The world of dieting and nutrition can sometimes seem like a confusing labyrinth of conflicting information. We're bombarded with advertisements featuring eating plans, celebrity testimonials, "magic pills", before-and-after photos, scientific studies, etc., promoting the latest and greatest diet craze. Among all these diet trends, how do you find what works for you?
The problem with these fad diets is that they're often difficult, if not nearly impossible, to sustain over the long haul. While they may provide a handful of temporary benefits (including pounds lost and energy gained), the majority of dieters out there will unfortunately find themselves falling off the wagon after about 6-8 months, and will often regain all their lost pounds. This can be due to a multitude of factors, but the core issue is that most diet trends are designed to provide a temporary fix, like the need to shed a few pounds before your wedding day, or summer break or some other key event. Rarely do fad diets offer a lasting, long-term solution that can be integrated into your lifestyle on a permanent basis. While there may be a small handful of people that can diligently adhere to every single rule and stipulation of the latest "diet du jour" for the rest of their life, unfortunately the vast majority of people simply can't.
Consider Your Lifestyle
The truth of the matter is that there can be arguments for and against virtually every type of dieting plan, and the same exact diet can produce radically different results between two different people. So how can we filter out the white noise and find the eating plan that will work for us personally? The answer is by finding out what works for your unique lifestyle, body type and composition. All of us have different genetics and different caloric needs, so ultimately our bodies will respond to various foods and nutritional regimens in a different way. For example, if your job is physically demanding (construction worker, waitress, etc.), you can get away with eating a higher level of carbs than someone who sits at a desk for 8 hours a day. Carbs are designed to be burned quickly by way of physical exertion, so if you lead a more sedentary lifestyle, those carbs will stick around and eventually be metabolized and converted into fat. Taking your daily physical activity into account will help you determine whether you should have a low or high daily intake of carbohydrates.
There are a number of foods that can be problematic for people with certain body types and tolerance levels. Dairy products, for example, can be an issue for people who are deficient in the enzyme known as lactase. This enzyme helps to break down the lactose found in dairy products, and many people who are lactase-deficient (or lactose intolerant) find that they feel better when they reduce their intake of milk, cheese, ice cream and other dairy foods. But even this is not a hard and fast rule, because there are varying degrees of lactose intolerance among different people: some can't handle any dairy foods without getting an upset stomach, while others only experience issues with dairy products every now and then. If you've experienced certain unpleasant reactions to lactose, this doesn't mean that you have to cut dairy products out of your diet completely; you may just need to reduce your portions, or only consume them two or three times a week. Even if you're able to consume dairy products with no problems, make sure to select the ones made by companies that do not use artificial growth hormones in their production process.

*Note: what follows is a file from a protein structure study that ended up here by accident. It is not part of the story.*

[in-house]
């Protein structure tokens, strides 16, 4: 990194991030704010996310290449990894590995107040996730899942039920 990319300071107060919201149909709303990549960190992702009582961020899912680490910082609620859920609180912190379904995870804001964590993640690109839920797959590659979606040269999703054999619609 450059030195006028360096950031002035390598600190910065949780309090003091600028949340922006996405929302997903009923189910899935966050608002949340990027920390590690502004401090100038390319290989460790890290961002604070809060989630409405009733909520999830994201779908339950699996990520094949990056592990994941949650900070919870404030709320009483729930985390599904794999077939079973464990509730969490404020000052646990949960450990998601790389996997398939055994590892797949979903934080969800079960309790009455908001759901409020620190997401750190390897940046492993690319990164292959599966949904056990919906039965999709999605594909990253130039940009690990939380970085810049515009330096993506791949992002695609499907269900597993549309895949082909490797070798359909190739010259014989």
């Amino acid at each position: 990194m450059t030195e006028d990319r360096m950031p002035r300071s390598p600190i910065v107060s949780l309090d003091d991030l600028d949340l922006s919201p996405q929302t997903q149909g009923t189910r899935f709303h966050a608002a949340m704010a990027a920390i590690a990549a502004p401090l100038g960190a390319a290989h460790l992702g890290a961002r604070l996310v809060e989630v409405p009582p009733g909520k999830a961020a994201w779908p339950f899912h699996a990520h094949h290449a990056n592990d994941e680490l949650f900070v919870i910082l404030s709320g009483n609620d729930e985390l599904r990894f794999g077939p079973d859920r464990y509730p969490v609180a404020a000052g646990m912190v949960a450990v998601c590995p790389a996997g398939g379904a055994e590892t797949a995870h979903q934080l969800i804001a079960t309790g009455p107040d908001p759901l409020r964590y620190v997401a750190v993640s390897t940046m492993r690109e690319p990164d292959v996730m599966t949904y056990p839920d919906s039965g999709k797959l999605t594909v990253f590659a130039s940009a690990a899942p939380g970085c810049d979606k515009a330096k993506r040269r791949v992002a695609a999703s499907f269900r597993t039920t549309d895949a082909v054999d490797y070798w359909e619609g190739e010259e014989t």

Another problem food for many people is wheat. Some people experience a lethargic or bloated feeling after consuming foods containing wheat. This could mean that they're sensitive to fructans, which are a type of soluble fiber found in many wheat products. Other people only experience problems after they've eaten a large amount of bread or pasta. If you find that you're experiencing unpleasant side effects from eating wheat-based products, you should experiment with different portion sizes, or if need be, substitute gluten-free or legume-based products instead of wheat.
One thing that doesn't change regardless of what particular food preferences you may have is that dietary fiber is an absolute must for you to incorporate into your daily eating regimen. Adopting a diet that's rich in dietary fiber will help lower your cholesterol levels and keep your colon clean, which is important considering that 90 percent of all diseases begin in the colon.
Apply Patience and Common Sense
The main thing to remember is that there are no quick fixes and no one-size-fits-all dieting programs. A large part of finding what works for you will boil down to simple trial and error, where you experiment with certain foods and portion sizes until you find the right combination that will help you shed pounds and maintain good energy levels. With every new food or eating regimen that you try, pay attention to the signals your body sends you. Also, apply the basic rules of common sense, one of which is that any food eaten in excess will not be good for you. Apply a reasonable amount of moderation, listen to your body and be patient with yourself, and you'll be able to craft a diet that makes sense for your lifestyle and body type.